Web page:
The image shows a cartibulum, a particular kind of table which is frequently seen in the atrium of Roman houses. Its legs usually ended with the depiction of lion paws. In the more elegant specimens the two vertical slabs had the shape of animals, real or fantastic ones as at Casa del Fauno in Pompeii. Eventually these marble tables became very elaborate as the one found at Vigna Casali in Rome.
Art historians classified the paintings at Herculaneum and Pompeii into four "styles", the fourth being the most recent one and in general that which prevailed after the 62 earthquake. The third style was characterized by decorative patterns based on candelabra (chandeliers) and fake architectures spread over a large surface. These fake architectures acquired a greater size and more elaborate details in the fourth style.
The use of a black background is classified as typical of the fourth style (see another example at Pompeii), but it can be found also in Roman paintings of the early Ist century AD as at Villa Romana della Farnesina. Pliny the Elder listed the colours which were available to Roman painters (Historia Naturalis - Book XXXV) and he divided them into two categories: floridi (blue, green, some types of red) and austeri in which he included atramentum (black). This pigment could be obtained from a variety of sources and we can assume it was not too expensive, hence its use as background colour for large surfaces.
House of the Mosaic Atrium: mosaics, another detail is shown in the image used as background for this page
This is a house with a large garden surrounded on three sides by porticoes. It is named after the elaborate checkerboard floor mosaic which surrounds the impluvium, the sunken part of the atrium where the rainwater coming through the opening in the roof was collected. At Herculaneum black and white floor mosaics were very popular, similar to what was customary in Rome, even in the richest houses, including that of Livia, third wife of Emperor Augustus.
House of the Skeleton: (left) a niche; (centre) marble floor; (right) a "lararium"
The explosions which announced the eruption of Mt. Vesuvius were heard from the inhabitants of Herculaneum, many of whom ran to the seashore in the hope of saving their lives (their skeletons were found in the 1980s). Other inhabitants shut themselves in their homes and they died there either by suffocation or because of the extreme heat of the gases which hit the town. In 1831 a skeleton was found in the upper rooms of this rich house.
House of the Skeleton: (left) a decorated niche; (right) the original at the Archaeological Museum of Naples
The focus of the first excavations was on finding objects which could be easily taken away. The House of the Skeleton was one of the first to be properly excavated. The new approach was not as destructive as the previous one and it led to the identification and preservation of architectural details and decorations. At that time the approach to the restoration of an ancient work of art was that of bringing it back to its original aspect, so the niche which was found in this house looks like it was made yesterday and not 2,000 years ago.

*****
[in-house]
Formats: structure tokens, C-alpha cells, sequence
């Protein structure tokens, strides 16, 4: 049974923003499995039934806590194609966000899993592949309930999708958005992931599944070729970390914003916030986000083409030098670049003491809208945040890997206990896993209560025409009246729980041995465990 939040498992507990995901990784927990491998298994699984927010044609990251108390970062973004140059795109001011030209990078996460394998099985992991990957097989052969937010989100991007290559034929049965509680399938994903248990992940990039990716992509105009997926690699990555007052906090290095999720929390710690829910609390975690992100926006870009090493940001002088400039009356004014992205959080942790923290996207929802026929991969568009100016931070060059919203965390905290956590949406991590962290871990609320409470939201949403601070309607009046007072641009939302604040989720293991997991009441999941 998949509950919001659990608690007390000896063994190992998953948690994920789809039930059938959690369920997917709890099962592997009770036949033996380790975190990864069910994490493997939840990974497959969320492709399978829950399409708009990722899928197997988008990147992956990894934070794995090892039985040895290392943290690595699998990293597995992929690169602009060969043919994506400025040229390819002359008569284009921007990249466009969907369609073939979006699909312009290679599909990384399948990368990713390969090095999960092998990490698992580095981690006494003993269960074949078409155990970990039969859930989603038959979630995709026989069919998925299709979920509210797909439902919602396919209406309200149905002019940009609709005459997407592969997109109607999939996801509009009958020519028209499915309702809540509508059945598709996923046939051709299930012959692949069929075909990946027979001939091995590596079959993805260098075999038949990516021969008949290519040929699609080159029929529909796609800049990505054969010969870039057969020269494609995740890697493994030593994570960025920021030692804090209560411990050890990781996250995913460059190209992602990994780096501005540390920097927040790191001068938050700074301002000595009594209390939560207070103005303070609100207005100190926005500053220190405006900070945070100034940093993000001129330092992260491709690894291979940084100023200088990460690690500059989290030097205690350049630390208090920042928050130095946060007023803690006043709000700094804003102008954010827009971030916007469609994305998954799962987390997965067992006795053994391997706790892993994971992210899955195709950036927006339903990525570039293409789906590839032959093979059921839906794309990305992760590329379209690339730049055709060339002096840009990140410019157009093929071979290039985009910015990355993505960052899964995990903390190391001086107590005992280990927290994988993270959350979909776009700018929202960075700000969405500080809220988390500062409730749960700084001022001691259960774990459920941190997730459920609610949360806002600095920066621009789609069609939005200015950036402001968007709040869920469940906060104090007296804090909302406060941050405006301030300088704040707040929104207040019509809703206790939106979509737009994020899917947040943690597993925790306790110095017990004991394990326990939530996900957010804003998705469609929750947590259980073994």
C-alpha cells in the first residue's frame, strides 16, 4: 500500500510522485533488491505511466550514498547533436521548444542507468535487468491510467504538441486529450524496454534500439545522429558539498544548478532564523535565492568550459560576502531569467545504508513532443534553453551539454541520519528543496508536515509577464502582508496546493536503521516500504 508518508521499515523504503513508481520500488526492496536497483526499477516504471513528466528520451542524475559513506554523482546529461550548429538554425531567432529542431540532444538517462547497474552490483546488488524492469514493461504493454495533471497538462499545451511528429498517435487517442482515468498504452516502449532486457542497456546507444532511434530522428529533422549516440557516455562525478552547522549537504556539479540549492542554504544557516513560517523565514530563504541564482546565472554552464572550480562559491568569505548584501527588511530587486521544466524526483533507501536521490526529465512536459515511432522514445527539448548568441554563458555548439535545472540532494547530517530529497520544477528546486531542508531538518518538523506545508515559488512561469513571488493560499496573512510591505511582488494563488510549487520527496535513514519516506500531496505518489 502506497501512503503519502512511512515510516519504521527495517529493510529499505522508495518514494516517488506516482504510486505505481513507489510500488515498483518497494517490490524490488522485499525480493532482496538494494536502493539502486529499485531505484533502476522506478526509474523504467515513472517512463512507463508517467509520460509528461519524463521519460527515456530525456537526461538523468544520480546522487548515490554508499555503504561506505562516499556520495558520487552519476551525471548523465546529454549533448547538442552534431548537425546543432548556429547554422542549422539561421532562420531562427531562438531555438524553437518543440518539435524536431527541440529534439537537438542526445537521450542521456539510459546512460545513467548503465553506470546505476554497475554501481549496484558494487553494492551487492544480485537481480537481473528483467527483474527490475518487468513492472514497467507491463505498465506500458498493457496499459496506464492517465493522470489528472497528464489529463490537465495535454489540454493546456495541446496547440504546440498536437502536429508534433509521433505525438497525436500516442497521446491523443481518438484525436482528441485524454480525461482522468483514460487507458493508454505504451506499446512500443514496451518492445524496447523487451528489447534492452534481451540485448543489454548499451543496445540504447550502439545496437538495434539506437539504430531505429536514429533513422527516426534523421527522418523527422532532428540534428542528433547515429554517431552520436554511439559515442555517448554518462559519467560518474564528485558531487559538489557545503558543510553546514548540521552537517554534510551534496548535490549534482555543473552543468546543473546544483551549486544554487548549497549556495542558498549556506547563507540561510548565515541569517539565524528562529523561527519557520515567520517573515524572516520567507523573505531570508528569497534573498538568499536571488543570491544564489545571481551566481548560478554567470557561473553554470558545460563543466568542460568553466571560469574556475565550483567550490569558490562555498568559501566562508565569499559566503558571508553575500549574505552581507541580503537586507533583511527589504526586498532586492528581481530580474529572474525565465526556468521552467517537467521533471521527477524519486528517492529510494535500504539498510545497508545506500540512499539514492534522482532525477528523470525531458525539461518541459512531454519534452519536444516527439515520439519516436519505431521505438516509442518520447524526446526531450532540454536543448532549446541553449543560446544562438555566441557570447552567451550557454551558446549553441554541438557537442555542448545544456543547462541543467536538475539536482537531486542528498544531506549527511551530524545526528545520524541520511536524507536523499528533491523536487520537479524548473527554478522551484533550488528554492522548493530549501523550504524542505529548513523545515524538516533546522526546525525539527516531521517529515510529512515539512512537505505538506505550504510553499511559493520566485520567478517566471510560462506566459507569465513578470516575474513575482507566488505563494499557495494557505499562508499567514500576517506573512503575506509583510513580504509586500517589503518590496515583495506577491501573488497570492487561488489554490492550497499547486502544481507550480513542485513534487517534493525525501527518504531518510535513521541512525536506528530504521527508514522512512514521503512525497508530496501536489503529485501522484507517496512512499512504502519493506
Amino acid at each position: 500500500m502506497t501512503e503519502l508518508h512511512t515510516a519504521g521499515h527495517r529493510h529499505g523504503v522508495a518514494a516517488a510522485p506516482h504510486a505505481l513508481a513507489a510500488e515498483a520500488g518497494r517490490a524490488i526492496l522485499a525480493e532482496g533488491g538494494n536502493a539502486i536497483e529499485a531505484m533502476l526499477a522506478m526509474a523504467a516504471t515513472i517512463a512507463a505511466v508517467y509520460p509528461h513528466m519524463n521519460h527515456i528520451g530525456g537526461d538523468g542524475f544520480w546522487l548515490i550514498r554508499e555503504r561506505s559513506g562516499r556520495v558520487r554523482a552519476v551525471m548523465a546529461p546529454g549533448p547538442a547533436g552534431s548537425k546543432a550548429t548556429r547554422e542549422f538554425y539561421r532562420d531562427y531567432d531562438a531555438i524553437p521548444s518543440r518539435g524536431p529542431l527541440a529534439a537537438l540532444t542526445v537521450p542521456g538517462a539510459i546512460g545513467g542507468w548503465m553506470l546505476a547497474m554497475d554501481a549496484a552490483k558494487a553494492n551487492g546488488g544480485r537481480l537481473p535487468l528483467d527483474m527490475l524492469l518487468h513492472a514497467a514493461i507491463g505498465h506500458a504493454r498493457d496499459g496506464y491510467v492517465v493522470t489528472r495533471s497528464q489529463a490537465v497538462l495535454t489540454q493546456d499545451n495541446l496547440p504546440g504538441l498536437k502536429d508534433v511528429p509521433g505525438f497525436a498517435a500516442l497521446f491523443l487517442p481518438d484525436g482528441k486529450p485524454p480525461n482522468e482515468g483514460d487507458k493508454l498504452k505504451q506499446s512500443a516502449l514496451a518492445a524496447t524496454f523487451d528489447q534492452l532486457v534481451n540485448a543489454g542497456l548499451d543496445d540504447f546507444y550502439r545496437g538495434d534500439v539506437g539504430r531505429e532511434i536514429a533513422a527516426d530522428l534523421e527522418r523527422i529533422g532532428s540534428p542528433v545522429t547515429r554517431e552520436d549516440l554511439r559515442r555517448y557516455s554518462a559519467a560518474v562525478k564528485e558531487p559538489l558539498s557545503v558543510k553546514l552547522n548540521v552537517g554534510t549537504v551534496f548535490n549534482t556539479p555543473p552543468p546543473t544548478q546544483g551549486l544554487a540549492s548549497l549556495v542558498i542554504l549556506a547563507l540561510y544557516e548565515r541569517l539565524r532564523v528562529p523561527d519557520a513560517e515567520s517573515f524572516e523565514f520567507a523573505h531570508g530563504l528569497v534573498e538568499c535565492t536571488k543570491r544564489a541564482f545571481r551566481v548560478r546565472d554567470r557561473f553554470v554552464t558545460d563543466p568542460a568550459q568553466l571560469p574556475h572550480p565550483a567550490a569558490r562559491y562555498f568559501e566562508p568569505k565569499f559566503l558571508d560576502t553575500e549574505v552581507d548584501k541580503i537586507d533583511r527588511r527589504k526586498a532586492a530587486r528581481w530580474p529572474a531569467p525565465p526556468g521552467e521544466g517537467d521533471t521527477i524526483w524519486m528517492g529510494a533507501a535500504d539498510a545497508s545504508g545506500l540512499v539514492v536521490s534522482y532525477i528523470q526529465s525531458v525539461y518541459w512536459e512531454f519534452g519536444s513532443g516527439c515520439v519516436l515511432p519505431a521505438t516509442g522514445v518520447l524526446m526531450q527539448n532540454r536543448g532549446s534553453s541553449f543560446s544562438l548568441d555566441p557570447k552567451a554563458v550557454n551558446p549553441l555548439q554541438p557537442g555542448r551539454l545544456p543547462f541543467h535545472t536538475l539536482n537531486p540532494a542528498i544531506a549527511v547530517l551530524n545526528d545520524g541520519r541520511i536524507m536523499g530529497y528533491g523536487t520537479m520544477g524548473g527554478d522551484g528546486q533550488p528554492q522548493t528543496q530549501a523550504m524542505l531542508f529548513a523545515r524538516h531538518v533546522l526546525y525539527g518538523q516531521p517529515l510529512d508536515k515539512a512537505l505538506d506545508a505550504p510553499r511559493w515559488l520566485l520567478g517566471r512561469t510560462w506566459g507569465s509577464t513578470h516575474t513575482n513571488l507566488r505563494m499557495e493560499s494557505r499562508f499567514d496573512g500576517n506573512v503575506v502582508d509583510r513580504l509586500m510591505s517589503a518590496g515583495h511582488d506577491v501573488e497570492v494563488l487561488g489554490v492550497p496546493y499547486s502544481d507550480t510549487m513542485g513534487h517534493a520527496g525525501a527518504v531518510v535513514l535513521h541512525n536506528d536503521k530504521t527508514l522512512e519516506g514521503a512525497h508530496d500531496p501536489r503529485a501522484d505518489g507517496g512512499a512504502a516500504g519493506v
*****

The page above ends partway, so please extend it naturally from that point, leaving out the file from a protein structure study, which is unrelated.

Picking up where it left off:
The house is named after a glass paste mosaic depicting Neptune and Amphitrite, his wife, which decorates an open air triclinium (dining room). The subject was very popular throughout the whole Roman Empire, but it was usually depicted in large floor mosaics, as at Utica. This small mosaic is impressive for the elaborate decoration which frames the statue-like images of the two gods. It shows the very rich colour palette which mosaic makers could use.
The decoration of the summer triclinium was completed by a small nymphaeum with theatrical masks and by frescoes depicting a garden, another popular subject of Roman painting which is very frequently seen at Villa di Poppea at Oplontis, which also was destroyed by the eruption of Mount Vesuvius.
House of Neptune and Amphitrite: detail of the nymphaeum
In addition to the glass paste mosaic the nymphaeum was decorated with shells and lava foam, known as tartar because it resembles the incrustations formed by acid potassium tartrate on the sides of casks after the fermentation of wine. These two elements are often found in artificial Renaissance grottoes e.g. at Villa d'Este and Giardino di Boboli and they most likely decorated Ninfeo di Egeria, a famous ancient Roman artificial cave.
Archaeologists did not find evidence of a brothel at Herculaneum, as they did at Pompeii, but so many erotic works of art decorated the houses that they were eventually placed in a separate section of the Museum of Naples, the access to which was restricted to male adults until 1971.
Introduction: Mount Vesuvius in Goethe's Footsteps
Herculaneum - Town Layout
Herculaneum - Monumental buildings and sites
Herculaneum - Shops, Baths, Fountains, etc.
Herculaneum - Winckelmann's Villa dei Papiri
Villa di Poppea at Oplontis